Causes of Intra-abdominal Pressure(IAP) Elevation Abdominal Wall: burn eschar, repair of gastroschisis or omphalocele, reduction of large hernias, pneumatic anti-shock garments, lap closure under tension, abdominal binders Chronic: central obesity, ascites, large abdominal tumors, PD, pregnancy
Are we seeing more ACS? Increased Incidence? Syndromes created by medical “progress” ICU’s full of sicker patients Fluid resuscitation due to early goal directed therapy for sepsis? Increased Recognition?
Physiologic SequelaeCardiac: Increased intra-abdominal pressures causes: Compression of the vena cava with reduction in venous return to the heart Elevated ITP with multiple negative cardiac effects The result: Decreased cardiac output increased SVR Increased cardiac workload Decreased tissue perfusion, SVO2 Misleading elevations of PAWP and CVP Cardiac insufficiency Cardiac arrest
Physiologic SequelaePulmonary: Increased intra-abdominal pressures causes: Elevation of the diaphragms with reduction in lung volumes Cytokines release, immune hyper-responsiveness The result: Elevated intrathoracic pressure (which further reduces venous return to heart, exacerbating cardiac problems) Increased peak pressures, Reduced tidal volumes Barotrauma, atelectasis, hypoxia, hypercarbia ARDS (indirect - extrapulmonary)
Physiologic SequelaeGastrointestinal: Increased intra-abdominal pressures causes: Compression / Congestion of mesenteric veins and capillaries Reduced cardiac output to the gut The result: Decreased gut perfusion, increased gut edema and leak Ischemia, necrosis, cytokine release, neutrophil priming Bacterial translocation Development and perpetuation of SIRS Further increases in intra-abdominal pressure
Physiologic SequelaeRenal: Elevated intra-abdominal pressure causes: Compression of renal veins and arteries Reduced cardiac output to kidneys The Result: Decreased renal artery and vein flow Renal congestion and edema Decreased glomerular filtration rate (GFR) Acute tubular necrosis (ATN) Renal failure, oliguria/anuria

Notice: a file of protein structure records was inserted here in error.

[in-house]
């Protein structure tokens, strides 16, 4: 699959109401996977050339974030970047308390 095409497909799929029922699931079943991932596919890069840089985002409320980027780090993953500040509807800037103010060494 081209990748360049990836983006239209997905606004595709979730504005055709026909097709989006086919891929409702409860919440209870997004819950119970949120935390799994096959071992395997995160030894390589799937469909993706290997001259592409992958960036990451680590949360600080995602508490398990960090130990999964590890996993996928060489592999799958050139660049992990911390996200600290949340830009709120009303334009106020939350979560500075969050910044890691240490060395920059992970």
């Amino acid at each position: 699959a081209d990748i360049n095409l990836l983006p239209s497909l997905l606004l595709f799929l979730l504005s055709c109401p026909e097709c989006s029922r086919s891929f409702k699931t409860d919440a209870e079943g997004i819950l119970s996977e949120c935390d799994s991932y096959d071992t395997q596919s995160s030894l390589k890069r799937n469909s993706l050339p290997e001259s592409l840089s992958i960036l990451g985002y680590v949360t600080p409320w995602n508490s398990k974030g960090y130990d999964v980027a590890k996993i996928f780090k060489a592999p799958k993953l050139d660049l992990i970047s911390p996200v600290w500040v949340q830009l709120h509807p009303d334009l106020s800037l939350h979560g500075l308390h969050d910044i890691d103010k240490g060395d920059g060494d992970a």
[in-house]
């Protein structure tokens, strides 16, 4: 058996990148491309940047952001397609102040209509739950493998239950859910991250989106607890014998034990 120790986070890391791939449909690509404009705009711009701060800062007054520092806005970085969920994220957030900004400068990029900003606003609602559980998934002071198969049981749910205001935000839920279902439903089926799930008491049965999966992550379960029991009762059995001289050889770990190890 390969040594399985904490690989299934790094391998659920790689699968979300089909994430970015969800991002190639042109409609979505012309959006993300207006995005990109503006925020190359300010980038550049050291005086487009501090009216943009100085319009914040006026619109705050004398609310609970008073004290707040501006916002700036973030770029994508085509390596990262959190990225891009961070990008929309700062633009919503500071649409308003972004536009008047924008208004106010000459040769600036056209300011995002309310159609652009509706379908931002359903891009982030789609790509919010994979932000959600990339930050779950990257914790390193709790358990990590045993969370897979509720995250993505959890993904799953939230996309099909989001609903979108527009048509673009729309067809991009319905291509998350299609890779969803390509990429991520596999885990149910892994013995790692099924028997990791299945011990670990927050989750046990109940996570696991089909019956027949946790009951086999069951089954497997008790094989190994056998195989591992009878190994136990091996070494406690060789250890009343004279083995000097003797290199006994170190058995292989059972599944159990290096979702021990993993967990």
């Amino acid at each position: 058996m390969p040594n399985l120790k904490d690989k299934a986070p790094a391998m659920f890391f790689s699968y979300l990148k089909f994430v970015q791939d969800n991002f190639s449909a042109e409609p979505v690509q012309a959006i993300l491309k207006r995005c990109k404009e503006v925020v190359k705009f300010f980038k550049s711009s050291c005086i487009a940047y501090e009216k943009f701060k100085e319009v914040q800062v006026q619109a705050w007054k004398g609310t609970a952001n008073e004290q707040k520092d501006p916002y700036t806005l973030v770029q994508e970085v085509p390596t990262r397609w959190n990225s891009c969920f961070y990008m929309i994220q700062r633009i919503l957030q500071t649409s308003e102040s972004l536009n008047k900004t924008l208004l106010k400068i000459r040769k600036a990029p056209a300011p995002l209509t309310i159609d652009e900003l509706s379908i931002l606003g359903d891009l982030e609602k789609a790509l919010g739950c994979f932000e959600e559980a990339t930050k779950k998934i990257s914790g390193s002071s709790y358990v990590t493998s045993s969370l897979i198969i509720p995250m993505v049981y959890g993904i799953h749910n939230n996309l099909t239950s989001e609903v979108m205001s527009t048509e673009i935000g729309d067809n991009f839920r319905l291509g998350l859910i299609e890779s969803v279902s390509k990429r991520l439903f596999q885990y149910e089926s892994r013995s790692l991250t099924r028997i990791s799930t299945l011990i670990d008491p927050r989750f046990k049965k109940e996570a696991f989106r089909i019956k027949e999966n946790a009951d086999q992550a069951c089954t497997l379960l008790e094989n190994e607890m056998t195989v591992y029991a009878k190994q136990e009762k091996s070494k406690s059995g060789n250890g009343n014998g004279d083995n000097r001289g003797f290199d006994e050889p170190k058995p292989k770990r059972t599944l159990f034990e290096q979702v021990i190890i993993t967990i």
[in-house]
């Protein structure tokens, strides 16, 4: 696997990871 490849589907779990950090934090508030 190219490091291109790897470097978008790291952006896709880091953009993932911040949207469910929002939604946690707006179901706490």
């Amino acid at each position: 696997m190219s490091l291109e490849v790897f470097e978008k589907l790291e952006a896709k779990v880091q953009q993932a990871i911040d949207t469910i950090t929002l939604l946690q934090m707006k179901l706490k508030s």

Physiologic SequelaeNeuro: Elevated intra-abdominal pressure causes: Increases in intrathoracic pressure Increases in superior vena cava (SVC) pressure with reduction in drainage of SVC into the thorax The Result: Increased CVP and IJ pressure Increased intracranial pressure Decreased cerebral perfusion pressure Cerebral edema, brain anoxia, brain injury
Physiologic Sequelae Direct impact of IAP on common pressure measurements: IAP elevation causes immediate increases in ICP, IJP and CVP (also in PAOP)15 liter bag placed on abdomen(Citerio 2001)
Physiologic SequelaeMiscellaneous Elevated intra-abdominal pressure causes: Reduces perfusion of surgical and traumatic wounds Reduced blood flow to liver, bone marrow, etc. Blood pooling in pelvis and legs “Second hit” in the two event model of MOF? The Result: Poor wound healing and dehiscence Coagulopathy Immunosuppression DVT and PE risks
How common is this syndrome?Malbrain, Intensive Care Medicine (2004):Abdominal Total MICU SICUpressure: Prevalence prevalence prevalence IAP > 12 58.8% 54.4% 65%IAP > 15 28.9% 29.8% 27.5%IAP > 20 8.2% 10.5% 5.0% plus organ failure